Zim pharmacist wins work permit orderBy: WERNER MENGES
THE Ministry of Home Affairs must issue an employment permit to a Zimbabwean pharmacist who was told to leave Namibia two weeks ago, it was ordered in the High Court in Windhoek yesterday.
While Namibia is said to be experiencing an acute shortage of pharmacists, Zimbabwean pharmacist Brian Chikwata had to go to the extent of suing the Minister of Home Affairs and Immigration, the Immigration Selection Board and the Chief of Immigration to enable him to stay in Namibia and take up employment with a pharmacy at Outapi.
An urgent High Court application by Chikwata yesterday resulted in Acting Judge Jesse Schickerling issuing an interim order in which an Immigration Selection Board decision to reject Chikwata’s application for an employment permit was set aside.
The Board was further ordered to issue Chikwata with a twelve-month employment permit within ten days.
The costs of Chikwata’s application are to be paid by the Minister, the Immigration Selection Board and the Chief of Immigration, it was also ordered.
The court’s order will operate as an interim interdict pending the finalisation of an application in which Chikwata is asking the court to finally review the decision to turn down his application for an employment permit, Acting Judge Schickerling said.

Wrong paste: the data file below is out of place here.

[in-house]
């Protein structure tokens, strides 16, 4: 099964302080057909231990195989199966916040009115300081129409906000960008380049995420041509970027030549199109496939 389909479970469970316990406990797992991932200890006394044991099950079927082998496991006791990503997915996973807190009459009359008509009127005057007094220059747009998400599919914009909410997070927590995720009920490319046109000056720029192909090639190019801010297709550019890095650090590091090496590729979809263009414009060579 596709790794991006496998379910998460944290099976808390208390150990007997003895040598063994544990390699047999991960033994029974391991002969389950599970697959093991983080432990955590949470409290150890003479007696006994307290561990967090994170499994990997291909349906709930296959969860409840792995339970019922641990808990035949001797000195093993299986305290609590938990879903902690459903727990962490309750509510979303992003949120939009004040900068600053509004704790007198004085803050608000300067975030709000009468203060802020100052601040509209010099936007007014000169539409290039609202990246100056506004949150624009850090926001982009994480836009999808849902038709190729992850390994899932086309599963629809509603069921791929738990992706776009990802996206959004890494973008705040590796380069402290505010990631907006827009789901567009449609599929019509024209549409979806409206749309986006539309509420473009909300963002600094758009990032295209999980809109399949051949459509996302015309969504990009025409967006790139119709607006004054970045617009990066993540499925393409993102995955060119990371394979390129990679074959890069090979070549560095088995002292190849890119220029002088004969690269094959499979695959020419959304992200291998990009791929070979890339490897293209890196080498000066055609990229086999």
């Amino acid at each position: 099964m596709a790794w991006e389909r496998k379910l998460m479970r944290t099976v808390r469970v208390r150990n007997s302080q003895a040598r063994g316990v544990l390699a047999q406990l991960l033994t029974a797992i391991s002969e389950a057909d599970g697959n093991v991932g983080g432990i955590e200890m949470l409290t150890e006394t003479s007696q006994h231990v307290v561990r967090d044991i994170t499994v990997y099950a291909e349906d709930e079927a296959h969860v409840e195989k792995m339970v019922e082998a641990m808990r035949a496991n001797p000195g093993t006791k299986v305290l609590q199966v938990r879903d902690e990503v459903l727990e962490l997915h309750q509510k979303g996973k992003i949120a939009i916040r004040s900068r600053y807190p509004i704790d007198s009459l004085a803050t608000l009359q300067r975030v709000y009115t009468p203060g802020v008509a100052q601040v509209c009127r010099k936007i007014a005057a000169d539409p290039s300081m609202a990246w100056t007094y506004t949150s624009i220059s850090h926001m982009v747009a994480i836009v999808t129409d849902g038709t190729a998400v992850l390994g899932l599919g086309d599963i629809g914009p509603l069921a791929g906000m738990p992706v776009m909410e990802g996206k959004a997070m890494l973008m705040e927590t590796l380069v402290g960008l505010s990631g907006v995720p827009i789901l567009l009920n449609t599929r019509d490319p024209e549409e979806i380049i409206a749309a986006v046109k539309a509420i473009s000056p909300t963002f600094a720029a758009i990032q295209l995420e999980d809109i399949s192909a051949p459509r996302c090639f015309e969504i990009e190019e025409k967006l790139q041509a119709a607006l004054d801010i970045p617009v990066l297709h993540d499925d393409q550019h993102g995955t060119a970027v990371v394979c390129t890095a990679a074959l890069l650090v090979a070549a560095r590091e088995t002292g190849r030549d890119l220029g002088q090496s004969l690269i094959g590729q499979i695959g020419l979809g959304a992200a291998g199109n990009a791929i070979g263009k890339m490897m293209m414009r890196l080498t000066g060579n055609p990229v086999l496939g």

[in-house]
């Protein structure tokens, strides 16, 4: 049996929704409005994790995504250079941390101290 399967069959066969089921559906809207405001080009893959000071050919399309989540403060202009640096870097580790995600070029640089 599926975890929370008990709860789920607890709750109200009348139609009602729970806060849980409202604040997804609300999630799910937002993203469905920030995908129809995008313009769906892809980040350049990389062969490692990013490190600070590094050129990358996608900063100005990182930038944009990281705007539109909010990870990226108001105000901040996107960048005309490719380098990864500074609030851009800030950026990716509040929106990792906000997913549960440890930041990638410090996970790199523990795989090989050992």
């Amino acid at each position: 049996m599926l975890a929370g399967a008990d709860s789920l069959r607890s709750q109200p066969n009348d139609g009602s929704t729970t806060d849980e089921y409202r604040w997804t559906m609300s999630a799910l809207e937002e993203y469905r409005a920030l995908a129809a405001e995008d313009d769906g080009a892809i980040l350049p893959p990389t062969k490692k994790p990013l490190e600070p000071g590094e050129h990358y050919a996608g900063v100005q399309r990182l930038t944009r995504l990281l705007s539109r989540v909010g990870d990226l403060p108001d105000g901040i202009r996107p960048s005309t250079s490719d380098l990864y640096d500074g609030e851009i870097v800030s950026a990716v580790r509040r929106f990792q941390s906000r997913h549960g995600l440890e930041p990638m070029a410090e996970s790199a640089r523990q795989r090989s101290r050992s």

In an affidavit filed with the court, pharmacist Charles Locke, who is the owner of a company that runs four pharmacies in northern Namibia, informed the court that his company has offered Chikwata employment at its pharmacy at Outapi.
Locke stated that this was done after the company had struggled without success to recruit a Namibian citizen to work at its pharmacy at Outapi. He also stated that Namibia is desperately in need of qualified pharmacists and that there are too few Namibian nationals qualified as pharmacists, leaving both the private sector and Government with no choice but to recruit pharmacists from outside the country more often than not.
Chikwata was previously employed as a pharmacist with the Ministry of Health and Social Services from March 2009 to the end of February last year.
The pharmacy at Outapi, where eight other people are also employed, would have to close if no pharmacist was found to work there, Locke claimed.
Chikwata was offered employment at the Outapi pharmacy in February this year.
He first applied with the Ministry of Home Affairs and Immigration for an employment visa in March this year, but was told that his application was rejected and that he would have to apply for an employment permit instead, the court was informed.
He then applied for an employment permit in early May. On October 13, he received a reply from the Immigration Selection Board, which informed him that his application was rejected and that he would have to leave Namibia within seven days.
Chikwata, represented by lawyer Norman Tjombe, filed an urgent application with the court the next day.
Government lawyer Charles Chanda represented the respondents during yesterday’s proceedings.